Oh yes, I remember well the sound of the whistle on Engine Number 18. The sound seemed to warble a little, like there was something fluttering around inside. Maybe there was because in the cold of winter the tone got higher, the sound less voluminous and the warble slowed. I don’t know why it changed but I could pick it out. Although it looked to be the same size as the others, the bell had a deep, melodious tone.
Sitting on the porch when Number 18 crossed Vincent Street with its bell ringing just made you stop and quietly, almost prayerfully, listen to its smooth velvety sound. Engine Number 17 didn’t seem to get as much running time as its three brothers. Why, I don’t know, but perhaps it is because it didn’t have a voice I could relate to and put into my memory bank.
As I ponder the sounds of the many bells in my hometown I realize now that I could identify each by its unique sound, not just by the direction from which it came.
The bell on the little white church on the corner of Walnut and Bunger in a way sounded like the church it belonged to. It was small in size and sound but clear as it beckoned its members to come.
One of the oldest bells in town rang from the tower of the St. James Lutheran Church on the crest of the hill on West Main Street. In my youth I tolled this bell many times. Its sound I liked and it carried well over the town. Most of all, I considered the sound to be slow and prayerful.
The bell I recall more than others was the school bell. This got me moving every school day for eleven years. It was located in the belfry on top of the three-story yellow brick grade school at the southwest corner of Market and Church Streets, across Market Street from Darr’s hardware store and Mellon Bank.
The school bell seemed to be the loudest and most commanding bell in town. Each morning there was the first bell which gave kids about fifteen minutes to be in school. The second bell gave about three or four minutes. Except when there was snow or ice I could wait for the second bell then run out the back door of my house, run all the way to school and be there in time for roll call.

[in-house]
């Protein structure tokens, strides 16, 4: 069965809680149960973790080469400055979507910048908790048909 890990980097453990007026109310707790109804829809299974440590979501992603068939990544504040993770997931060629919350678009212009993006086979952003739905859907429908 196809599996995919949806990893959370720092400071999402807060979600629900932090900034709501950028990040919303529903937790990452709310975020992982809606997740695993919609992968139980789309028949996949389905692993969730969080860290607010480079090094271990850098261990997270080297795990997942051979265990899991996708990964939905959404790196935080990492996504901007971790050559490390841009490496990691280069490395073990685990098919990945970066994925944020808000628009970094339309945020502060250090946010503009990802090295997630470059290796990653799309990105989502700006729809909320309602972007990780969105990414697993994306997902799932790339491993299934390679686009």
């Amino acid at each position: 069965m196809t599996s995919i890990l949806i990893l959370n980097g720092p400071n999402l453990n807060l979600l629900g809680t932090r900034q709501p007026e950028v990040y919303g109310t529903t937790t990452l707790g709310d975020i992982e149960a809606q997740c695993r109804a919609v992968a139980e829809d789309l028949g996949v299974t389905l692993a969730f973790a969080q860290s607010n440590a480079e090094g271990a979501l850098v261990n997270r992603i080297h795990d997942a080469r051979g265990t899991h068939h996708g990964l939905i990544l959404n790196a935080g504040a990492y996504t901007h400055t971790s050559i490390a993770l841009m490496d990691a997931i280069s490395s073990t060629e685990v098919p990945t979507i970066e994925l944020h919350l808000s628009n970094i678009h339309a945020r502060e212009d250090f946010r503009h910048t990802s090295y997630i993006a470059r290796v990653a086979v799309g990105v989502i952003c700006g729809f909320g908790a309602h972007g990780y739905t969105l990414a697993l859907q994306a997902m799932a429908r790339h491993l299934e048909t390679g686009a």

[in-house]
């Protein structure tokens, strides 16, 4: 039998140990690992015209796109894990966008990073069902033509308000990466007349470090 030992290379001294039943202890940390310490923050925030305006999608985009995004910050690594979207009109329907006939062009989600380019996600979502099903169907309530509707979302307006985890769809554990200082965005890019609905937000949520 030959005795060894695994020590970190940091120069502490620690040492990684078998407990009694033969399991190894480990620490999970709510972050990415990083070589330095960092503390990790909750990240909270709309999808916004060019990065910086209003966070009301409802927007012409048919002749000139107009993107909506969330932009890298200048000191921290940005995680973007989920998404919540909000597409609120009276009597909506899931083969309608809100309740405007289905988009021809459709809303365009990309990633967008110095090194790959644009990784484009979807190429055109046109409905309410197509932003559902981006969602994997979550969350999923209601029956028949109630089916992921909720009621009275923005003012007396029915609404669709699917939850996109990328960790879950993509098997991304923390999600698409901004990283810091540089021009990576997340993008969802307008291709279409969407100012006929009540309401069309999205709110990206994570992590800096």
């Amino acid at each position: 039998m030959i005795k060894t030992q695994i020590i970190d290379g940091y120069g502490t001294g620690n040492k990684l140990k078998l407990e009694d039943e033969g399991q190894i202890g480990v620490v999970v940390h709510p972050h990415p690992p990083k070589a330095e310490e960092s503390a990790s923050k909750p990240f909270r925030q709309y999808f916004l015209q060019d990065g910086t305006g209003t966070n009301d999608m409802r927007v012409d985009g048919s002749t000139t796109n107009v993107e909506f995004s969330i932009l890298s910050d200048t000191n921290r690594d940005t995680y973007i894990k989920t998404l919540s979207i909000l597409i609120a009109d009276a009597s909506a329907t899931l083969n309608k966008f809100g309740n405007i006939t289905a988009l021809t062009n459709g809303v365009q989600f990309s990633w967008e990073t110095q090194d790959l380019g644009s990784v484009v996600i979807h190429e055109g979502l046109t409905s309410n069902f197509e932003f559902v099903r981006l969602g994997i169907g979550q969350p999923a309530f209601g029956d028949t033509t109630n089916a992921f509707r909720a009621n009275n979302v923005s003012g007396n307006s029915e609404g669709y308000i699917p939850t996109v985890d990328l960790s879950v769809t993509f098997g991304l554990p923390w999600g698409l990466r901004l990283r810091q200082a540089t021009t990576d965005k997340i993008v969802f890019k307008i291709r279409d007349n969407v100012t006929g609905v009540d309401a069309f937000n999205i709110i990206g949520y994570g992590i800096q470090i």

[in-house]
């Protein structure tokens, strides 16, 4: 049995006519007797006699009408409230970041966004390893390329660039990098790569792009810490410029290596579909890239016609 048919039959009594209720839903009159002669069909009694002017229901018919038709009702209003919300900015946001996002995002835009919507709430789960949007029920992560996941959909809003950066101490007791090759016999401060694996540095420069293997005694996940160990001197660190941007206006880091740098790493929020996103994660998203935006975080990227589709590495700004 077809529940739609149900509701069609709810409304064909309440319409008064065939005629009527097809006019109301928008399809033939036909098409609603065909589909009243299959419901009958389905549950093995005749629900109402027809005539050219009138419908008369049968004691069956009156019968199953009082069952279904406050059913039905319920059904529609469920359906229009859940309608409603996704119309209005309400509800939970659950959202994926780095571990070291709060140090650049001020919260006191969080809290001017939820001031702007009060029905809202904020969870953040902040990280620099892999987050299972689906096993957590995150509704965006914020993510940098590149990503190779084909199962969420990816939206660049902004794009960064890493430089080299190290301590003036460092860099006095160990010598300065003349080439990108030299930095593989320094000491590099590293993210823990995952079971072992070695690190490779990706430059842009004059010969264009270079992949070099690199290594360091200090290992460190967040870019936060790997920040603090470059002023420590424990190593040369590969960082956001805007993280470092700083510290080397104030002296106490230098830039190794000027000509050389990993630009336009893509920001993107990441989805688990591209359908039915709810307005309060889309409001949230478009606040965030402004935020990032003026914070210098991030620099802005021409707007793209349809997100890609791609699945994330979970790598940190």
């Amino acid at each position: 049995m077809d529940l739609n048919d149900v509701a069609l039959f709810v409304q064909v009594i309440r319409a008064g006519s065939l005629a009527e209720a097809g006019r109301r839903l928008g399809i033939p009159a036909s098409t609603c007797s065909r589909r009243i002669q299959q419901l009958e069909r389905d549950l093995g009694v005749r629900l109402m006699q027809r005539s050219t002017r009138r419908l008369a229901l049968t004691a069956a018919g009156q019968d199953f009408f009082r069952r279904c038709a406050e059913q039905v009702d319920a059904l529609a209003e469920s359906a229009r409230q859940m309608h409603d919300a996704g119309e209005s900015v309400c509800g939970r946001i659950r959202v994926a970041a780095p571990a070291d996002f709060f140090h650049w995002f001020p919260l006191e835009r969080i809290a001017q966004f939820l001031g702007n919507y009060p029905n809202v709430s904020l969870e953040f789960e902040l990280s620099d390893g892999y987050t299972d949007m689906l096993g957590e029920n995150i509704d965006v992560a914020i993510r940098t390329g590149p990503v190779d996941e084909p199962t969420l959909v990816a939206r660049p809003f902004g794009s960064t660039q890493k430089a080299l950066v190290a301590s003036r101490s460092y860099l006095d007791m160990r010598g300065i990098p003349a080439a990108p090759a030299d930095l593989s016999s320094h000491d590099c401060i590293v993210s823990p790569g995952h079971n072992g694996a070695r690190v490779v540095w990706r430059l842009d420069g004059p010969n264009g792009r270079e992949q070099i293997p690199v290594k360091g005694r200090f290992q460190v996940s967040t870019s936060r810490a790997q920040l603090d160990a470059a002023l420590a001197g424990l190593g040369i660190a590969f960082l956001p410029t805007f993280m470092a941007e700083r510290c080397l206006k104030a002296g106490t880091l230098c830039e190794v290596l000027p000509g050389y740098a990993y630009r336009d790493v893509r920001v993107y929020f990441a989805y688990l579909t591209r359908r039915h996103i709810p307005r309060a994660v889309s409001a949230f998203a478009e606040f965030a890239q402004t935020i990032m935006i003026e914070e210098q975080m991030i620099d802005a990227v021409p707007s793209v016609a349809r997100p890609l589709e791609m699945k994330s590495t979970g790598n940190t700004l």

In the 1930s most high school football games were played Saturday afternoon. It was a tradition that if Ligonier won team members would ring the school bell when they returned to town. Otherwise many would not have learned of the victory until they received Monday’s Latrobe Bulletin.
Ligonier in the 1930s was a pretty safe town for a boy to grow up in. On Saturdays I could jump on my bike and visit kids pretty much all over town. It was not unusual for me to eat breakfast and head out before 10:00AM. I was free, so to speak, but not quite. As I headed out the door, mother always said “Remember, when the whistle blows, come home.” This was the law. When the fire whistle blew at noon every Saturday, I had to be home within five to ten minutes. Her saying, “When the whistle blows, come home” still remains in my memory. It has taken on a different meaning. My father told me as I was leaving home to join the United States Navy, “You can take the boy out of Ligonier but you can’t take Ligonier out of the boy.” For over 40 years I worked and lived in four states and traveled to 26 countries. Upon retirement more than 20 years ago, I could hear the whistle blowing calling me home just as my mother had told me, “When the whistle blows, come home.”
About the Valley Voice: Jim Ramsey
Jim spent his childhood in this town. He was born on July 19, 1927, in the living room of his parents’ house located at 211 West Vincent Street in Ligonier Borough.
He graduated from Ligonier Valley High School and in 1945 enlisted in the U.S. Navy, towards the end of World War II. He didn’t see any action from the Sampson Naval Training Station in New York, where he spent his year and a half long service, but he did get to guard German prisoners that were sent to this basic training camp.
Jim’s more than 40-year career in the tungsten-carbine industry took him from western Pennsylvania to all over the world. While living in Wilkinsburg, PA, he worked in management at a building supply company in Braddock, PA until 1953. In the succeeding years he also spent time in Connecticut, Philadelphia and Nashville, Tennessee. He returned to Latrobe, PA in 1965 and worked at Kennametal until 1976. Around 1980 he began to travel internationally during the last ten years of his career before retiring.
In 1949, Jim married a local Ligonier girl, Katheryn Ruth Hamill, with whom he had three daughters. In addition, he now has five grandchildren. Today Jim and Katheryn live in Lawson Heights in Unity Township.
“I’ve had a fun life and a good life,” Jim says.
Enthusiastic about sharing the stories and memories of his childhood in Ligonier, which have stayed with him throughout his 86 years, Jim has so kindly shared his story of the sounds that played an important part in his life.